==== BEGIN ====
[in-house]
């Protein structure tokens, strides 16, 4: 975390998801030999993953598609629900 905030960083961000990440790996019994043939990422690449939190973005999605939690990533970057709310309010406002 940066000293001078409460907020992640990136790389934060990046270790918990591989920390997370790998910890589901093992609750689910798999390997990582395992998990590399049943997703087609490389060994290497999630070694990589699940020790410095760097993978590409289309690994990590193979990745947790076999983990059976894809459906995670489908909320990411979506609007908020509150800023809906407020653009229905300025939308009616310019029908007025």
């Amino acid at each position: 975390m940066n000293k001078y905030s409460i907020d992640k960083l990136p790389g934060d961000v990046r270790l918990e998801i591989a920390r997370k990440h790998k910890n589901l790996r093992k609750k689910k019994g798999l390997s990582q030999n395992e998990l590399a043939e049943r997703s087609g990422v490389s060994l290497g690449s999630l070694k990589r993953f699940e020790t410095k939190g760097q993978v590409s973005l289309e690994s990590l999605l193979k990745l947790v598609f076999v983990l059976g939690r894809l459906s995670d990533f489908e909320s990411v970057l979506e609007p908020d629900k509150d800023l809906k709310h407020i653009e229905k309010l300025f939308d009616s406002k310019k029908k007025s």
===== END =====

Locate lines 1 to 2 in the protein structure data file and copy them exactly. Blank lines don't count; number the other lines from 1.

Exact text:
[in-house]
């Protein structure tokens, strides 16, 4: 975390998801030999993953598609629900 905030960083961000990440790996019994043939990422690449939190973005999605939690990533970057709310309010406002 940066000293001078409460907020992640990136790389934060990046270790918990591989920390997370790998910890589901093992609750689910798999390997990582395992998990590399049943997703087609490389060994290497999630070694990589699940020790410095760097993978590409289309690994990590193979990745947790076999983990059976894809459906995670489908909320990411979506609007908020509150800023809906407020653009229905300025939308009616310019029908007025």